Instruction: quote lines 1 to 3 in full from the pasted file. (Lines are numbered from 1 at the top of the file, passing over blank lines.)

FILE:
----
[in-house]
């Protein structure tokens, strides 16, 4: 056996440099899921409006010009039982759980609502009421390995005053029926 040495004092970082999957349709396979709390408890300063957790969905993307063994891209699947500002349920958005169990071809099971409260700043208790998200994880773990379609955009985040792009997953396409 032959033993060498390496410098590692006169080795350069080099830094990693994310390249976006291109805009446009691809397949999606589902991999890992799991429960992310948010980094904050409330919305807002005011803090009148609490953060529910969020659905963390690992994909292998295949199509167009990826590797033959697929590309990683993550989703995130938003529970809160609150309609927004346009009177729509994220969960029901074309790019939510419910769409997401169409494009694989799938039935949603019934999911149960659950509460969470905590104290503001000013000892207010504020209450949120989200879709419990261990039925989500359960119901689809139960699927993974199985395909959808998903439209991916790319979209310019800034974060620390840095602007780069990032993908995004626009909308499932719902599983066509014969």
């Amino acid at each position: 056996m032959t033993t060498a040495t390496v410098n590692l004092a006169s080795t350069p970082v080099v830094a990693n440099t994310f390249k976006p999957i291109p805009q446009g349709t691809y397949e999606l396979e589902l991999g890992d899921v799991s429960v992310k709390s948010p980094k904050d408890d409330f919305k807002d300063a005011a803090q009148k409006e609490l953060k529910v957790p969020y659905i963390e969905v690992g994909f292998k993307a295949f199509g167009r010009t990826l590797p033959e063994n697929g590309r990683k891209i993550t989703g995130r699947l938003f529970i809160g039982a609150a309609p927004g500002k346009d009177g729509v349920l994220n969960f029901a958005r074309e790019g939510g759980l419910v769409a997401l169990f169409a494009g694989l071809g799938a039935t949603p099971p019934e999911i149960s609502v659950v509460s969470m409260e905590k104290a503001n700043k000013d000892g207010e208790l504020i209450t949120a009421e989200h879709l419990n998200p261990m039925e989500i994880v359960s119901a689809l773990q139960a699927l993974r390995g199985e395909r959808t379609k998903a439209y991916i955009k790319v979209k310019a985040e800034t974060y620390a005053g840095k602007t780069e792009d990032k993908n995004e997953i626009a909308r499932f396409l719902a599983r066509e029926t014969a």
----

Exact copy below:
[in-house]
């Protein structure tokens, strides 16, 4: 056996440099899921409006010009039982759980609502009421390995005053029926 040495004092970082999957349709396979709390408890300063957790969905993307063994891209699947500002349920958005169990071809099971409260700043208790998200994880773990379609955009985040792009997953396409 032959033993060498390496410098590692006169080795350069080099830094990693994310390249976006291109805009446009691809397949999606589902991999890992799991429960992310948010980094904050409330919305807002005011803090009148609490953060529910969020659905963390690992994909292998295949199509167009990826590797033959697929590309990683993550989703995130938003529970809160609150309609927004346009009177729509994220969960029901074309790019939510419910769409997401169409494009694989799938039935949603019934999911149960659950509460969470905590104290503001000013000892207010504020209450949120989200879709419990261990039925989500359960119901689809139960699927993974199985395909959808998903439209991916790319979209310019800034974060620390840095602007780069990032993908995004626009909308499932719902599983066509014969």
């Amino acid at each position: 056996m032959t033993t060498a040495t390496v410098n590692l004092a006169s080795t350069p970082v080099v830094a990693n440099t994310f390249k976006p999957i291109p805009q446009g349709t691809y397949e999606l396979e589902l991999g890992d899921v799991s429960v992310k709390s948010p980094k904050d408890d409330f919305k807002d300063a005011a803090q009148k409006e609490l953060k529910v957790p969020y659905i963390e969905v690992g994909f292998k993307a295949f199509g167009r010009t990826l590797p033959e063994n697929g590309r990683k891209i993550t989703g995130r699947l938003f529970i809160g039982a609150a309609p927004g500002k346009d009177g729509v349920l994220n969960f029901a958005r074309e790019g939510g759980l419910v769409a997401l169990f169409a494009g694989l071809g799938a039935t949603p099971p019934e999911i149960s609502v659950v509460s969470m409260e905590k104290a503001n700043k000013d000892g207010e208790l504020i209450t949120a009421e989200h879709l419990n998200p261990m039925e989500i994880v359960s119901a689809l773990q139960a699927l993974r390995g199985e395909r959808t379609k998903a439209y991916i955009k790319v979209k310019a985040e800034t974060y620390a005053g840095k602007t780069e792009d990032k993908n995004e997953i626009a909308r499932f396409l719902a599983r066509e029926t014969a």